Probably hoping no one would notice, OSHA today subtly buried an “Update” deep in its website, announcing that it intends to propose a delay in requirements of its new recordkeeping standard.
The target of this latest rollback is a rule issued last year to “Improve Tracking of Workplace Injuries and Illnesses” which simply requires employers already covered by OSHA’s recordkeeping requirements to send some of that information in to OSHA. OSHA had planned to publicize the information on its website. The rule also prohibits employers from retaliating against workers for reporting injuries or illnesses.
Although the deadline for submission is July 1, in order to ensure that the submission process was as easy and error-free for businesses as possible, OSHA had announced that it would put the forms up on the agency’s website last February, several months before the deadline.The website was, in fact, ready to be posted by the end of February, but had not appeared, setting observers to wonder what was happening as the July 1 deadline approaches.
According to former OSHA Assistant Secretary David Michaels, “This action demonstrates that the Trump Administration continues to put corporate interests over worker safety, and shows they have no commitment to following the rule of law.”
DOL’s action follows a petition filed earlier this month by several industry associations, requesting that DOL stay the rule and re-open rulemaking because it “exceeds OSHA’s statutory authority” and “will have an adverse impact one workplace safety and health.” According to the petitioners, the rule would allegedly reveal confidential information and prohibit employers from conducting post incident drug testing and establishing incentive programs. The petitioners were the Chamber of Commerce, the National Association of Home Builders, the National Chicken Council and several others. The Department’s action follows a delay in enforcement of the silica standard and re-opening of the beryllium standard.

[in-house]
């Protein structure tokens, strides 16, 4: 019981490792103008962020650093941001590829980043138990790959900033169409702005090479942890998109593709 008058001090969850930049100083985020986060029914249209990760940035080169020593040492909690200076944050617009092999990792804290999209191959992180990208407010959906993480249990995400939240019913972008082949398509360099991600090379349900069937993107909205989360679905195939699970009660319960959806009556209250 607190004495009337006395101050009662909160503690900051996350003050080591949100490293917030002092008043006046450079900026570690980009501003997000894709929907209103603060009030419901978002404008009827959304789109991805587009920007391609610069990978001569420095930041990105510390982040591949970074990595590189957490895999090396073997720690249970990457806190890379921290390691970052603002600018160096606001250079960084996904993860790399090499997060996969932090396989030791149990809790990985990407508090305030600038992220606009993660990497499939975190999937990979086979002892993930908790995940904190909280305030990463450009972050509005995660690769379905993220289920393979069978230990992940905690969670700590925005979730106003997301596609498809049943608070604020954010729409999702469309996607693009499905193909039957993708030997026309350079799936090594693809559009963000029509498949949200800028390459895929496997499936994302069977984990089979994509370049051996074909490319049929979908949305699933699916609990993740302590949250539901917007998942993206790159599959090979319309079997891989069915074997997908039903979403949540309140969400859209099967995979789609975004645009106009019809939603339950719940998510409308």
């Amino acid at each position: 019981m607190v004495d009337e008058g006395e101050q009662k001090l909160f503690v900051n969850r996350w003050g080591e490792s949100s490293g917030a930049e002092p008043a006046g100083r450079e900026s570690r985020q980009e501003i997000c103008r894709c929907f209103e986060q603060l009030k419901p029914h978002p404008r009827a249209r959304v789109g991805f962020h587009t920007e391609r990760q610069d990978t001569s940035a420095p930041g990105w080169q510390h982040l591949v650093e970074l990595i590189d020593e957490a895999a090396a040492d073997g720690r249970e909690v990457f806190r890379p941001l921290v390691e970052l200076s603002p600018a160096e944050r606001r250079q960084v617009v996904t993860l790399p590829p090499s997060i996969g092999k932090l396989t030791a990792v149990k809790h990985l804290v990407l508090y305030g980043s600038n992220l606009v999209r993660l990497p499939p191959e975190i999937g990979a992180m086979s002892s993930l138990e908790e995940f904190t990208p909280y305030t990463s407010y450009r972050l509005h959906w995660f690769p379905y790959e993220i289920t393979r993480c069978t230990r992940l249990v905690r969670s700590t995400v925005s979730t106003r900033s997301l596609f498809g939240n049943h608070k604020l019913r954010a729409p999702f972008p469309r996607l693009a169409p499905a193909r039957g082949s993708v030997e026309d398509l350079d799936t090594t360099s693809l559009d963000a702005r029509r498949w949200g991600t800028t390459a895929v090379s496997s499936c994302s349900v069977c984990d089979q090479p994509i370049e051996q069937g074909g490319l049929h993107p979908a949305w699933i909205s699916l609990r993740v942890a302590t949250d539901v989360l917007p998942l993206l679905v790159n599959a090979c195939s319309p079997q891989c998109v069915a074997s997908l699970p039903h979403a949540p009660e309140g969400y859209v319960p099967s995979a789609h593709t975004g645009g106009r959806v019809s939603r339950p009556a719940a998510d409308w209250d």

“This action demonstrates that the Trump Administration continues to put corporate interests over worker safety, and shows they have no commitment to following the rule of law.” — David Michaels
As usual, the industry petition is wrong. OSHA assured the workers and businesses that no confidential information about workers would not be collected or posted. Employers would only be cited for incentive programs, drug testing and other practices when there was clear evidence that these programs were being used with the intention of discouraging workers from reporting injuries and illnesses.
The industry’s horror at collecting and posting this information is even more suspect considering that the information OSHA was requiring employers to report on July 1st is the same summary information that employers had been submitting to OSHA under the OSHA Data Initiative annually from 1995 until 2012 — under both Democratic and Republican administrations. Yet somehow, through all those years, the Republic survived, businesses continued to do business and no worker was harmed by the data’s publication